Academies overspend by more than £170m

Figures also show increased spending by academies on supply staff

Richard Vaughan

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Academies have overspent by more than £170m, the latest government figures have shown.

Numbers released today by the Department for Education show that academies’ expenditure exceeded their income by £171m.

Academies received a total income of £16.74bn in the year ending August 2015, but they spent £16.91bn. The overspend equates to 1 per cent of the academies’ income.

The government states that this does not mean the academies have fallen into debt, “as they may have reserve funds from which these costs were able to be met”.

The news is likely to raise questions about academy chains building up reserves, rather than spending the money on children’s education.

The figures show that expenditure on teaching staff as a proportion of total expenditure has fallen by 4.4 percentage points since 2011/12. At the same time, spending has increased on supply staff and support staff.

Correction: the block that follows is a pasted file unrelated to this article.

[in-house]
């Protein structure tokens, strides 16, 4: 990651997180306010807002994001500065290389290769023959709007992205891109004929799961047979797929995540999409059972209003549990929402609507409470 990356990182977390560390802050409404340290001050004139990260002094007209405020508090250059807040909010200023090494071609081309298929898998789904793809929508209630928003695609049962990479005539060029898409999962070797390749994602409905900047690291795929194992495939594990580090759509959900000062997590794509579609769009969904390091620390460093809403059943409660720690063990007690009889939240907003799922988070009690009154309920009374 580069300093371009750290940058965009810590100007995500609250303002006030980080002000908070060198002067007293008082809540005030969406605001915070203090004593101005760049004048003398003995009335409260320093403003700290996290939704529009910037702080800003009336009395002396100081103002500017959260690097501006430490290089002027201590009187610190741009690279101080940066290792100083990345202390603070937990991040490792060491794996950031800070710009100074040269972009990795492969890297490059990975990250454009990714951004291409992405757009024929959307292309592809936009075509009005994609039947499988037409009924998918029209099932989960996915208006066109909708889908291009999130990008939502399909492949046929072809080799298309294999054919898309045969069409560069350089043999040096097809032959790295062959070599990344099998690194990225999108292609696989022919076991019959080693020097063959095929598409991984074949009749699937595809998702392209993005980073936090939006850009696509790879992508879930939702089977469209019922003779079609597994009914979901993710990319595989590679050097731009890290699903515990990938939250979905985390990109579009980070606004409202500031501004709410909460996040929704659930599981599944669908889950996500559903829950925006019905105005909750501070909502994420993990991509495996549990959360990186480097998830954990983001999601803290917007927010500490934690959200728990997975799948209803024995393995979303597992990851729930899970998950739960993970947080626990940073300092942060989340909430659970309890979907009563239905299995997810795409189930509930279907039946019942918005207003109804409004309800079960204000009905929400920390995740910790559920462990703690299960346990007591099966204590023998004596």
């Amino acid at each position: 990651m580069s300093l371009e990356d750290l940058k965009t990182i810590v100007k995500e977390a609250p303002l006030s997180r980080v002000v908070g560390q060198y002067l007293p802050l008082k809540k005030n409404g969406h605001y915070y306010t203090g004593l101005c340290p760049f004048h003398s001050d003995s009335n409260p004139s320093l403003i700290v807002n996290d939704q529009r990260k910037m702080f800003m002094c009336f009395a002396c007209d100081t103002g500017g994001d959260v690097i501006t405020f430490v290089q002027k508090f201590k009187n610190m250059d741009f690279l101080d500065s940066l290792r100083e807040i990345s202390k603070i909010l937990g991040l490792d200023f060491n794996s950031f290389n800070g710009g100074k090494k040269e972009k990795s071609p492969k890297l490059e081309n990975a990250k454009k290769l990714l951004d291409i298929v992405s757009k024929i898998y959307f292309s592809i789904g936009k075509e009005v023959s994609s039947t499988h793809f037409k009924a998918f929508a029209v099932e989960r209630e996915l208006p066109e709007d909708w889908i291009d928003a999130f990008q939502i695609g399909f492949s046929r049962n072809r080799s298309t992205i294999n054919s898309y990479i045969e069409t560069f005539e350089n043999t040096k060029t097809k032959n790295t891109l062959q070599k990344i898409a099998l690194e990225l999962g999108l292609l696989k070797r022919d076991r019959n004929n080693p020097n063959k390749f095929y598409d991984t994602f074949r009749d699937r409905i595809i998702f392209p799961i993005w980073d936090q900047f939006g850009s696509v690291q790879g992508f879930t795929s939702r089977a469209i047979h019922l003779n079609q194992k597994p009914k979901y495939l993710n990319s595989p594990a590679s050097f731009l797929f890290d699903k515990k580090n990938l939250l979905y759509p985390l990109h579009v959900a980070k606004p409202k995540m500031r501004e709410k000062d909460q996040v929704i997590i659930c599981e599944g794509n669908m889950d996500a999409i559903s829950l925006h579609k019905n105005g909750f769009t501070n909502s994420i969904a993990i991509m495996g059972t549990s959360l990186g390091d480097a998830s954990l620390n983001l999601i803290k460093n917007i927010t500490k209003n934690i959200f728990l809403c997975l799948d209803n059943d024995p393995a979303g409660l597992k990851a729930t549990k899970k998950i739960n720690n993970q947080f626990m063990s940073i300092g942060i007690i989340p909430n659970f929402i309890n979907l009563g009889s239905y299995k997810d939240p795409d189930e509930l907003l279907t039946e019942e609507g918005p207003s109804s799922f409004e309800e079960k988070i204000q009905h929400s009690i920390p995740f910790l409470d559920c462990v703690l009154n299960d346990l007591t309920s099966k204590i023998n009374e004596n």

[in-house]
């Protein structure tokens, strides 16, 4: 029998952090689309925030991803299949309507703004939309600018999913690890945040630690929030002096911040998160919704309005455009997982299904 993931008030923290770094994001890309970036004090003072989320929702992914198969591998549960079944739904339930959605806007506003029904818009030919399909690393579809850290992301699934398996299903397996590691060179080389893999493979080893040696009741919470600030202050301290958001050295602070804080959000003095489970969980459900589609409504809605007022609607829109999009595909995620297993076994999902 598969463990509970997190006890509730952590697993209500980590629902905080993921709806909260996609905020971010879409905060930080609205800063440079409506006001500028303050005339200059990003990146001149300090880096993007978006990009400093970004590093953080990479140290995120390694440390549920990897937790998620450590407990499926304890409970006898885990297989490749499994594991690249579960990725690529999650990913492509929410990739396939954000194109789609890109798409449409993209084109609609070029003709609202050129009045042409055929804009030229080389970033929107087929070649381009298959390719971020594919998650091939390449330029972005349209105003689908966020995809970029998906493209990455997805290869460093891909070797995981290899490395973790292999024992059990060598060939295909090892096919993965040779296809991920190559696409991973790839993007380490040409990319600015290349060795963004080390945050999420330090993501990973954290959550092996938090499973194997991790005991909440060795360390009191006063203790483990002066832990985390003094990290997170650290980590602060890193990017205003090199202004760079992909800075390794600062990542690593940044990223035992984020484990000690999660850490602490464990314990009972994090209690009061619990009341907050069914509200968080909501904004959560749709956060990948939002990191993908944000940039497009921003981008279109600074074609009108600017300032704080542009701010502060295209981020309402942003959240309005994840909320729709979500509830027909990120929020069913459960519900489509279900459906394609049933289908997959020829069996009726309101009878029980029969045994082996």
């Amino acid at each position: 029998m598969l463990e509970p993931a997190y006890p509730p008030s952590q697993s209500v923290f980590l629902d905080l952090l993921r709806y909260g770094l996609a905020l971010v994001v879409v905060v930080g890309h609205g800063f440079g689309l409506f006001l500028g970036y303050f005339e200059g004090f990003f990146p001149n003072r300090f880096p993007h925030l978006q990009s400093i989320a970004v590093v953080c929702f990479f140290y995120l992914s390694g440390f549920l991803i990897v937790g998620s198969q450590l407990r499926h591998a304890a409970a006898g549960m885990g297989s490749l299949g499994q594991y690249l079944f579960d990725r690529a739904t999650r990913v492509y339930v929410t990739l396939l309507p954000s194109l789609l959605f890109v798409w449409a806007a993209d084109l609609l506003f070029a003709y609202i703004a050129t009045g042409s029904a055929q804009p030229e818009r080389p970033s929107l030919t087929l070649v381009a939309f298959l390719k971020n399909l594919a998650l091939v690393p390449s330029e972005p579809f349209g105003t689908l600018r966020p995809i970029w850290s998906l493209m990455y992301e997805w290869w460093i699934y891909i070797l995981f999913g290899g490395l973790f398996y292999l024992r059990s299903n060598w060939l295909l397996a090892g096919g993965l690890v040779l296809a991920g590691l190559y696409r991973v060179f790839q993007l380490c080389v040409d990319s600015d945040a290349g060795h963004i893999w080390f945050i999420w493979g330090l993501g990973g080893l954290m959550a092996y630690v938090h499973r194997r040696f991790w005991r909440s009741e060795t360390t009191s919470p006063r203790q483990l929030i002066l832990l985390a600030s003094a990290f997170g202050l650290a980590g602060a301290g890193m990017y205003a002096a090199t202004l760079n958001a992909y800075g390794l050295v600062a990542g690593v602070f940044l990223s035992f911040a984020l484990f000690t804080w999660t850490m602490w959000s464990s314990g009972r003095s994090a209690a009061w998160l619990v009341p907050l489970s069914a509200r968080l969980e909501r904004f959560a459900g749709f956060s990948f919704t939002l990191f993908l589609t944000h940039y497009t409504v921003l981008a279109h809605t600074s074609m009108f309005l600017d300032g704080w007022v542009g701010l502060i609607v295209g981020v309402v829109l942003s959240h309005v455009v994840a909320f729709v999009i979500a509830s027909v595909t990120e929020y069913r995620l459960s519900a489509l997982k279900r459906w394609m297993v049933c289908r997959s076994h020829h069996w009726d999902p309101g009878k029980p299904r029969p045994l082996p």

Overall, academies spent £8.27bn on teaching staff, but also £440m on supply staff. The figures reveal the growing demands that the teacher recruitment and retention shortage is having on school budgets.

Academies also spent £80.7m in 2014/15 on Private Finance Initiative (PFI) costs.

According to the data, 95.8 per cent of academies’ income came through direct grants, with the remainder generated by the academies themselves. Ark Schools was able to raise more than £11m on its own, more than any other academy trust. 

A DfE spokesperson said: “Our reforms mean we have stricter oversight and accountability over academy finances than in council-run schools – allowing us to continue to monitor school’s income and expenditure and take action where we have concerns. It is not unusual for there to be small variations in overall school expenditure from year to year, which is why academies have reserves from previous years.”

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Richard Vaughan

Richard has been writing about politics, policy and technology in education for nearly five years after joining TES in 2008. He joined TES from the building press having been a reporter and then later news editor at the Architects’ Journal. Before then he studied at Cardiff University’s school of journalism. Richard can be found tweeting at @richardvaughan1

Find me on Twitter @RichardVaughan1

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